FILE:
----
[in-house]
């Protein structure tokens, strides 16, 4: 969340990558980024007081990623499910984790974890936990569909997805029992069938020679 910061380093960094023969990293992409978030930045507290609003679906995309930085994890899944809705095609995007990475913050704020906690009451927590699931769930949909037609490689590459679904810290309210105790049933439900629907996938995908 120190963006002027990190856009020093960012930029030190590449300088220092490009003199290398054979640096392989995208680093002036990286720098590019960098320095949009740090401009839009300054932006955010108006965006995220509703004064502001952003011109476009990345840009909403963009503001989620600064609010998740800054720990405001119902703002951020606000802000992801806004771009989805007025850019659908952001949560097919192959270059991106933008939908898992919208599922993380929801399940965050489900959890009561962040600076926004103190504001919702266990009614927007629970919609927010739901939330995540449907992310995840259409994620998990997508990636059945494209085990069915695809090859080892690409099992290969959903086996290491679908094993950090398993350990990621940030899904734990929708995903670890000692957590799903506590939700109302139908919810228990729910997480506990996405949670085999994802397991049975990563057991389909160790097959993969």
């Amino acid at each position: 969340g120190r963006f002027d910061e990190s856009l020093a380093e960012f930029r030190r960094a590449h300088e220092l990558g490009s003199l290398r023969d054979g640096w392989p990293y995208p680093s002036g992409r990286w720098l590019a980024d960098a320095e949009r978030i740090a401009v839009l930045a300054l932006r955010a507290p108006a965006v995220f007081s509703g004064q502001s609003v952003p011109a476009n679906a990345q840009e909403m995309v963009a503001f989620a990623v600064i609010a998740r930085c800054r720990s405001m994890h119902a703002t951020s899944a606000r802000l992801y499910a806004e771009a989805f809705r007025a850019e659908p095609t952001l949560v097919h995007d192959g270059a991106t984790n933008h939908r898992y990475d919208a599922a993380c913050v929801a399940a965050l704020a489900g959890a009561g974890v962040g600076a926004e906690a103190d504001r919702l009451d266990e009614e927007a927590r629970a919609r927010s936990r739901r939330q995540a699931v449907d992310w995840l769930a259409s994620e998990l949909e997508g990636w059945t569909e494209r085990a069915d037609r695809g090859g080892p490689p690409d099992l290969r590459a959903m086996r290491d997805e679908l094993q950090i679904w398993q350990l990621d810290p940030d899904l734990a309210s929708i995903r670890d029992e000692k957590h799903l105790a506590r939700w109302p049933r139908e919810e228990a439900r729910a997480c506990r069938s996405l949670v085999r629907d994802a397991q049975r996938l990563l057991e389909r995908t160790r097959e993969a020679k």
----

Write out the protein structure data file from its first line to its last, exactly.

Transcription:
[in-house]
């Protein structure tokens, strides 16, 4: 969340990558980024007081990623499910984790974890936990569909997805029992069938020679 910061380093960094023969990293992409978030930045507290609003679906995309930085994890899944809705095609995007990475913050704020906690009451927590699931769930949909037609490689590459679904810290309210105790049933439900629907996938995908 120190963006002027990190856009020093960012930029030190590449300088220092490009003199290398054979640096392989995208680093002036990286720098590019960098320095949009740090401009839009300054932006955010108006965006995220509703004064502001952003011109476009990345840009909403963009503001989620600064609010998740800054720990405001119902703002951020606000802000992801806004771009989805007025850019659908952001949560097919192959270059991106933008939908898992919208599922993380929801399940965050489900959890009561962040600076926004103190504001919702266990009614927007629970919609927010739901939330995540449907992310995840259409994620998990997508990636059945494209085990069915695809090859080892690409099992290969959903086996290491679908094993950090398993350990990621940030899904734990929708995903670890000692957590799903506590939700109302139908919810228990729910997480506990996405949670085999994802397991049975990563057991389909160790097959993969």
């Amino acid at each position: 969340g120190r963006f002027d910061e990190s856009l020093a380093e960012f930029r030190r960094a590449h300088e220092l990558g490009s003199l290398r023969d054979g640096w392989p990293y995208p680093s002036g992409r990286w720098l590019a980024d960098a320095e949009r978030i740090a401009v839009l930045a300054l932006r955010a507290p108006a965006v995220f007081s509703g004064q502001s609003v952003p011109a476009n679906a990345q840009e909403m995309v963009a503001f989620a990623v600064i609010a998740r930085c800054r720990s405001m994890h119902a703002t951020s899944a606000r802000l992801y499910a806004e771009a989805f809705r007025a850019e659908p095609t952001l949560v097919h995007d192959g270059a991106t984790n933008h939908r898992y990475d919208a599922a993380c913050v929801a399940a965050l704020a489900g959890a009561g974890v962040g600076a926004e906690a103190d504001r919702l009451d266990e009614e927007a927590r629970a919609r927010s936990r739901r939330q995540a699931v449907d992310w995840l769930a259409s994620e998990l949909e997508g990636w059945t569909e494209r085990a069915d037609r695809g090859g080892p490689p690409d099992l290969r590459a959903m086996r290491d997805e679908l094993q950090i679904w398993q350990l990621d810290p940030d899904l734990a309210s929708i995903r670890d029992e000692k957590h799903l105790a506590r939700w109302p049933r139908e919810e228990a439900r729910a997480c506990r069938s996405l949670v085999r629907d994802a397991q049975r996938l990563l057991e389909r995908t160790r097959e993969a020679k």